else {
video.save(function (err) {
if (err) {return next(err)}
console.log(`Video by ${videodetail.author_name} called ${videodetail.title} added!`)
})

Deleting Multiple Documents In One Request With Hidden Form Input

Creating a router and a controller to delete a single video by ID was fairly straightforward. However, this method would give each video its own unique route where a user could then click to delete a video. This sounded pretty tedious, so it was important to me that users could select as many videos as they liked and then click a “delete” icon to remove videos from their collection of favorites.

In the template engine, I created a “cell” for each video in a grid. Each video came with a checkbox whose value was the ID of the video. I wanted a user to be able to select a checkbox or multiple checkboxes and click the delete icon in the menu. At this point, I wanted some sort of alert asking the user to confirm that they wanted to delete the items, and then I wanted the items to be deleted from the database.

It took several steps, in several different files, to accomplish this.

First, I created a controller to handle POST requests for deleting videos. Secondly, I created a corresponding route for the POST request. Third, I created a form that was empty, aside from having a submit button. I used Material Icons to retool the submit button to look like a trash icon. Although the form was connected to the POST method I had previously created, it wasn’t submitting any data for me to use in the controller. I needed to associate the data from the checkboxes the user had (or had not) marked.

To do this, I created a click event in JavaScript that would determine how many videos a user had checked, if any at all, and store this value as an array called checkedVideos. The user would then by asked if they were sure they wanted to delete the selected videos. If the user confirmed that they wanted to delete the selected videos, the data from the videos they selected would be appended to the form and the form would be submitted.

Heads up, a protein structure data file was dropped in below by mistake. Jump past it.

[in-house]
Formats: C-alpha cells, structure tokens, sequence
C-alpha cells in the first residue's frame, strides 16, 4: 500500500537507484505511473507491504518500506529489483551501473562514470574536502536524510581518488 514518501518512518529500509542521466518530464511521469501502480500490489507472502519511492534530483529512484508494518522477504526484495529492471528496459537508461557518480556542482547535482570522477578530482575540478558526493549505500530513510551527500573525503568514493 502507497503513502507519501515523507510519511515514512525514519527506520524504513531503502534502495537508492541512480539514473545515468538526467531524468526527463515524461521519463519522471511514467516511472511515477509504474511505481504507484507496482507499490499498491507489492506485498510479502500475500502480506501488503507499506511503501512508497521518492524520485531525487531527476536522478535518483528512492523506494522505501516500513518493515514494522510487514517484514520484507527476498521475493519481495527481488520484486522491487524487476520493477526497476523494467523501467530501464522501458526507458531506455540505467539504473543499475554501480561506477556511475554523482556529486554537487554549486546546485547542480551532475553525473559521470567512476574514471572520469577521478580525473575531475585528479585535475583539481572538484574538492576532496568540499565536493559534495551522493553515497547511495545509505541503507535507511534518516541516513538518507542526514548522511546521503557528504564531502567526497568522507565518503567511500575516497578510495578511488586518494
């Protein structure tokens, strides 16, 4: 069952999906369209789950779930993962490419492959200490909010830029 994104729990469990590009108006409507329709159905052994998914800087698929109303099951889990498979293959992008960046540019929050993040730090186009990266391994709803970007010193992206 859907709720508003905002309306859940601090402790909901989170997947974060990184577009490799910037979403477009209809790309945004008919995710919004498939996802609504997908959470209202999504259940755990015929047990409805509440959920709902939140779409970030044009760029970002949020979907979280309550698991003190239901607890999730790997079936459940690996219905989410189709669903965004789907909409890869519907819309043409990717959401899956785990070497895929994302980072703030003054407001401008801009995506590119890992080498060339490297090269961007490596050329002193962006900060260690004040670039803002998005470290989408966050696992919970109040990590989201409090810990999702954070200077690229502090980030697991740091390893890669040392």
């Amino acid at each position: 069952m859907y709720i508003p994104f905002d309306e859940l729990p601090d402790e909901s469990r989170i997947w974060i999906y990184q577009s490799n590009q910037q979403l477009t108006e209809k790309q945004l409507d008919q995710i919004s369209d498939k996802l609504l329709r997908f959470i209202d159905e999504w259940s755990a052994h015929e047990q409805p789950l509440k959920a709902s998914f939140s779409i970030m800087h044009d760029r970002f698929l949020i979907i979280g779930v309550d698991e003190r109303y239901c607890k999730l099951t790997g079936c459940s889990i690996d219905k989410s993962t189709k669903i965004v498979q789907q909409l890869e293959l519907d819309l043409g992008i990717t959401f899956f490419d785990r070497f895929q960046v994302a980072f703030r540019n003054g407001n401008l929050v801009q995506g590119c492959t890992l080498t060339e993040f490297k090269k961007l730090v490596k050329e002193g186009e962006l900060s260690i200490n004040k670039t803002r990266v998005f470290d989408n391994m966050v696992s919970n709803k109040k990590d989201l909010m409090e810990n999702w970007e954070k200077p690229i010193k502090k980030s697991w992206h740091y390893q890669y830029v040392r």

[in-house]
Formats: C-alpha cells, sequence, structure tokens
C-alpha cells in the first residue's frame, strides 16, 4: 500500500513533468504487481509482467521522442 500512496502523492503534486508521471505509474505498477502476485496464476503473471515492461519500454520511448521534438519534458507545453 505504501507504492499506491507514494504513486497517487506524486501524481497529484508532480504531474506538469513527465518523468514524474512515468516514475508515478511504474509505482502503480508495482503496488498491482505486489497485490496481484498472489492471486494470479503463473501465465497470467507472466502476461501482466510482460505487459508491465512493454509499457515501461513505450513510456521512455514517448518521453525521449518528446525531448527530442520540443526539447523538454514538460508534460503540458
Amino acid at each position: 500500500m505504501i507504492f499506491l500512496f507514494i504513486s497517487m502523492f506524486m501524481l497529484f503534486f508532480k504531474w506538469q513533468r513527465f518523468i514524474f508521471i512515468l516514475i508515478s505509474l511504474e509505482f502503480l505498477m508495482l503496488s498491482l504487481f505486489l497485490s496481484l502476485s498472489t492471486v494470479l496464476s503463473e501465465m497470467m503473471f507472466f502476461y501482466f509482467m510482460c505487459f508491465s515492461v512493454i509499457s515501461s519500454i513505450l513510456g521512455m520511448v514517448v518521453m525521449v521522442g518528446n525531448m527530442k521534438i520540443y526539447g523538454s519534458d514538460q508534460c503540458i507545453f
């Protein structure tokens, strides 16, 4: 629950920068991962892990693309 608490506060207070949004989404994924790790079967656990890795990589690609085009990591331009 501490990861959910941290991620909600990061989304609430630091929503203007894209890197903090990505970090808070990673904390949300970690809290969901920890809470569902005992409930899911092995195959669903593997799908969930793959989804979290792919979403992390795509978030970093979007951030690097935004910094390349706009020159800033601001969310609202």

I decided to use a for loop to iterate through all of the values of the array. Each value represented one checked video, and I appended the value of that checked video (i.e. its unique ID in the database) to the form before submitting it.

for (let i = 0; i < checkedVideos.length; i++) {
const deletedVideo = document.createElement('input')
deletedVideo.type = 'hidden'
deletedVideo.name = 'deleted_video'
deletedVideo.value = checkedVideos[i].value
deleteForm.appendChild(deletedVideo)
}
deleteForm.method = 'POST'
deleteForm.action = 'video/delete'
deleteForm.submit()

In the controller, I stored the video IDs in an array (appropriately named videoid) and iterated through that array to delete each video ID stored within the array.

Video.remove({'_id' : {$in: videoid}})

Following URLs with Redirect Requests in Node.js with Follow Redirects

While building out my TikTok app, I encountered a problem that made storing and displaying data difficult: the TikTok API stopped allowing response requests from mobile TikTok links. When using the “Copy Link” function on the native TikTok app, the app produces a shortened URL.

For example, TikTok uses this video for their API example: https://www.tiktok.com/@scout2015/video/6718335390845095173. The link to the response data is formatted like this: https://www.tiktok.com/oembed?url=https://www.tiktok.com/@scout2015/video/6718335390845095173.

The mobile link is formatted like this: https://vm.tiktok.com/ZMJAfjEYF/, and TikTok does not support that URL scheme.

When viewing TikTok from their web applications, for both desktop and mobile, the link to the video that the user can send is properly formatted for this URL scheme.

Unfortunately, the ID provided by the native link does not directly provide the information (i.e. author name and web video ID) needed to construct the web application URL. However, when you enter the link from the native application into a browser, it redirects the user to the lengthier, web application URL.

To solve this problem of not being able to retrieve JSON data from mobile URL schemes, I used the Follow Redirects npm package. When a user adds a video, we use a get request first to find the destination (if any) that the URL redirects to. This guarantees that a user can add a URL from the web application or the native mobile application, and the desired JSON data (i.e. author name, author URL, and title) can be fetched and stored in the MongoDB database with its corresponding video.

https.get(video_url, response => {
const redirectedUrl = response.responseUrl
fetch(`https://www.tiktok.com/oembed?url=${redirectedUrl}`)
.then((fetchResponse) => fetchResponse.json())
.then((data) => {
videodetail = { video_url: redirectedUrl }
videodetail.title = data.title //
}}

Relatedly, the image from the thumbnail URL is not stored in the database at all because TikTok occasionally changes the URLs for thumbnail URLs, so the latest URL must be retrieved regularly. Likewise, the JavaScript in the front end of the application performs a separate fetch request:

const url = videoLinks[i].getAttribute('href') // The link used in the template engine comes is the destination of the redirect, not the original URL scheme for the native mobile application
fetch(`https://www.tiktok.com/oembed?url=${url}`)
.then((response) => response.json())
.then((data) => {
if (data.thumbnail_url === undefined) {
videoImages[i].style.backgroundImage = "url('/../images/videounavailable.jpg')"
} else {
videoImages[i].style.backgroundImage = `url(${data.thumbnail_url})`
}
})